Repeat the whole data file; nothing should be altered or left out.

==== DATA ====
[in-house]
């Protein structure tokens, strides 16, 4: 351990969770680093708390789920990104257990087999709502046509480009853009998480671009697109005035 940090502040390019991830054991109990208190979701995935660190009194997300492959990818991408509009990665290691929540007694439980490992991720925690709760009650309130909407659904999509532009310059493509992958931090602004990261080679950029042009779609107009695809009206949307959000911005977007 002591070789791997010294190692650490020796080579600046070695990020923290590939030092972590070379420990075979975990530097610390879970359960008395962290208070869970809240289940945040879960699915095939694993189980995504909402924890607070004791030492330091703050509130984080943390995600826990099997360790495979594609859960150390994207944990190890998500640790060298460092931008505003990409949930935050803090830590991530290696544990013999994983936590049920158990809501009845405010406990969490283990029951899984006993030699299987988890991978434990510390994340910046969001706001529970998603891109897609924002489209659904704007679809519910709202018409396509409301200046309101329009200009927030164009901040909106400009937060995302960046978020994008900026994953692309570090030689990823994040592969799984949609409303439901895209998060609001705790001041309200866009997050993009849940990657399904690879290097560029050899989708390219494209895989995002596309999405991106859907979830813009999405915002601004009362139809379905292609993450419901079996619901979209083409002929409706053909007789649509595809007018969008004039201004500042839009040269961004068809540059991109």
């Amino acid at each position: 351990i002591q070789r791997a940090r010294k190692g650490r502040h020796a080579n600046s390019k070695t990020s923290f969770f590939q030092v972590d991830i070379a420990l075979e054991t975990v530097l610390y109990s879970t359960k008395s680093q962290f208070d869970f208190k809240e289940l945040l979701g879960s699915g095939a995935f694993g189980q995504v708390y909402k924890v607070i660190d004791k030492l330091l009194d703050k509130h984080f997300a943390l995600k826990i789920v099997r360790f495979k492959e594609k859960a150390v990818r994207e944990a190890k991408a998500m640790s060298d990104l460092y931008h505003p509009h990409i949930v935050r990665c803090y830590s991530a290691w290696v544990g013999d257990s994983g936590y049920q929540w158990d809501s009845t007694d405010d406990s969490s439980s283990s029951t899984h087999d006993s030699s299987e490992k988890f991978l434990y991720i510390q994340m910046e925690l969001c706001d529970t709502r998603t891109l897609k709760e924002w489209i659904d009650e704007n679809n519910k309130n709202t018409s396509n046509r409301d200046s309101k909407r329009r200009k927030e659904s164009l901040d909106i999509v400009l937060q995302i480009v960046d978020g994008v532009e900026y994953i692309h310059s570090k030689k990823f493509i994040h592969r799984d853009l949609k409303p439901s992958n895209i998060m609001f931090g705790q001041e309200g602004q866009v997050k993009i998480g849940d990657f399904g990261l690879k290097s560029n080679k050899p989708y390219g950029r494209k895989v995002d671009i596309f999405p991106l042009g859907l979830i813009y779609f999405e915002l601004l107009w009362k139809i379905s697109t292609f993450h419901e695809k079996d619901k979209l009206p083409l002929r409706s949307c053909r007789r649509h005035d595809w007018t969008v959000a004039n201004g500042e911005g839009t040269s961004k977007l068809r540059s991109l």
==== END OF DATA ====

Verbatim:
[in-house]
């Protein structure tokens, strides 16, 4: 351990969770680093708390789920990104257990087999709502046509480009853009998480671009697109005035 940090502040390019991830054991109990208190979701995935660190009194997300492959990818991408509009990665290691929540007694439980490992991720925690709760009650309130909407659904999509532009310059493509992958931090602004990261080679950029042009779609107009695809009206949307959000911005977007 002591070789791997010294190692650490020796080579600046070695990020923290590939030092972590070379420990075979975990530097610390879970359960008395962290208070869970809240289940945040879960699915095939694993189980995504909402924890607070004791030492330091703050509130984080943390995600826990099997360790495979594609859960150390994207944990190890998500640790060298460092931008505003990409949930935050803090830590991530290696544990013999994983936590049920158990809501009845405010406990969490283990029951899984006993030699299987988890991978434990510390994340910046969001706001529970998603891109897609924002489209659904704007679809519910709202018409396509409301200046309101329009200009927030164009901040909106400009937060995302960046978020994008900026994953692309570090030689990823994040592969799984949609409303439901895209998060609001705790001041309200866009997050993009849940990657399904690879290097560029050899989708390219494209895989995002596309999405991106859907979830813009999405915002601004009362139809379905292609993450419901079996619901979209083409002929409706053909007789649509595809007018969008004039201004500042839009040269961004068809540059991109």
């Amino acid at each position: 351990i002591q070789r791997a940090r010294k190692g650490r502040h020796a080579n600046s390019k070695t990020s923290f969770f590939q030092v972590d991830i070379a420990l075979e054991t975990v530097l610390y109990s879970t359960k008395s680093q962290f208070d869970f208190k809240e289940l945040l979701g879960s699915g095939a995935f694993g189980q995504v708390y909402k924890v607070i660190d004791k030492l330091l009194d703050k509130h984080f997300a943390l995600k826990i789920v099997r360790f495979k492959e594609k859960a150390v990818r994207e944990a190890k991408a998500m640790s060298d990104l460092y931008h505003p509009h990409i949930v935050r990665c803090y830590s991530a290691w290696v544990g013999d257990s994983g936590y049920q929540w158990d809501s009845t007694d405010d406990s969490s439980s283990s029951t899984h087999d006993s030699s299987e490992k988890f991978l434990y991720i510390q994340m910046e925690l969001c706001d529970t709502r998603t891109l897609k709760e924002w489209i659904d009650e704007n679809n519910k309130n709202t018409s396509n046509r409301d200046s309101k909407r329009r200009k927030e659904s164009l901040d909106i999509v400009l937060q995302i480009v960046d978020g994008v532009e900026y994953i692309h310059s570090k030689k990823f493509i994040h592969r799984d853009l949609k409303p439901s992958n895209i998060m609001f931090g705790q001041e309200g602004q866009v997050k993009i998480g849940d990657f399904g990261l690879k290097s560029n080679k050899p989708y390219g950029r494209k895989v995002d671009i596309f999405p991106l042009g859907l979830i813009y779609f999405e915002l601004l107009w009362k139809i379905s697109t292609f993450h419901e695809k079996d619901k979209l009206p083409l002929r409706s949307c053909r007789r649509h005035d595809w007018t969008v959000a004039n201004g500042e911005g839009t040269s961004k977007l068809r540059s991109l």